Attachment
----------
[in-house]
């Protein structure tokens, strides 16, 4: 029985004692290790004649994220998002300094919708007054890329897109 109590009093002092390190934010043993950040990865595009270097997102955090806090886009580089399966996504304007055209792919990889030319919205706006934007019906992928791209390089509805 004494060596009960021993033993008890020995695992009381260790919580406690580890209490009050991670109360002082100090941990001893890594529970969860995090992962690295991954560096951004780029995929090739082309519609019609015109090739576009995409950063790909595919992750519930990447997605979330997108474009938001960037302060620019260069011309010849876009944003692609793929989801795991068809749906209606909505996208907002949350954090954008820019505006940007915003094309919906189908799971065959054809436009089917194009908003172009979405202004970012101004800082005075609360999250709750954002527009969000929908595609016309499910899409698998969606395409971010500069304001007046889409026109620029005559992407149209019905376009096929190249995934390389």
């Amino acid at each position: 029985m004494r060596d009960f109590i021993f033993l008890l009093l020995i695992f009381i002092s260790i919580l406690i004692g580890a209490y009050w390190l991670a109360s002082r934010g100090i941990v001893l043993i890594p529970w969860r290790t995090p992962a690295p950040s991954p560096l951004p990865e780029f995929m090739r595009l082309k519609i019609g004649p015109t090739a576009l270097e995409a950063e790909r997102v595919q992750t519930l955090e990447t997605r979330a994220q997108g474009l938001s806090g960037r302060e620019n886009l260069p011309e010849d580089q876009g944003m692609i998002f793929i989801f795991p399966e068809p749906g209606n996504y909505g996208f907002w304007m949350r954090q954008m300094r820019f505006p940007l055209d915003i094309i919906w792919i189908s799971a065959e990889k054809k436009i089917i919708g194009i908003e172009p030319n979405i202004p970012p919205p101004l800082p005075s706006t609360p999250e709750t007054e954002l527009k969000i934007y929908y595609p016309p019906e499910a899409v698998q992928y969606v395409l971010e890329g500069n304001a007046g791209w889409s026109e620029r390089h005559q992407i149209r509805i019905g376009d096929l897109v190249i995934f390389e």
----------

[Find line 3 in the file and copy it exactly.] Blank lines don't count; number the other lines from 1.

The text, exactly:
């Amino acid at each position: 029985m004494r060596d009960f109590i021993f033993l008890l009093l020995i695992f009381i002092s260790i919580l406690i004692g580890a209490y009050w390190l991670a109360s002082r934010g100090i941990v001893l043993i890594p529970w969860r290790t995090p992962a690295p950040s991954p560096l951004p990865e780029f995929m090739r595009l082309k519609i019609g004649p015109t090739a576009l270097e995409a950063e790909r997102v595919q992750t519930l955090e990447t997605r979330a994220q997108g474009l938001s806090g960037r302060e620019n886009l260069p011309e010849d580089q876009g944003m692609i998002f793929i989801f795991p399966e068809p749906g209606n996504y909505g996208f907002w304007m949350r954090q954008m300094r820019f505006p940007l055209d915003i094309i919906w792919i189908s799971a065959e990889k054809k436009i089917i919708g194009i908003e172009p030319n979405i202004p970012p919205p101004l800082p005075s706006t609360p999250e709750t007054e954002l527009k969000i934007y929908y595609p016309p019906e499910a899409v698998q992928y969606v395409l971010e890329g500069n304001a007046g791209w889409s026109e620029r390089h005559q992407i149209r509805i019905g376009d096929l897109v190249i995934f390389e």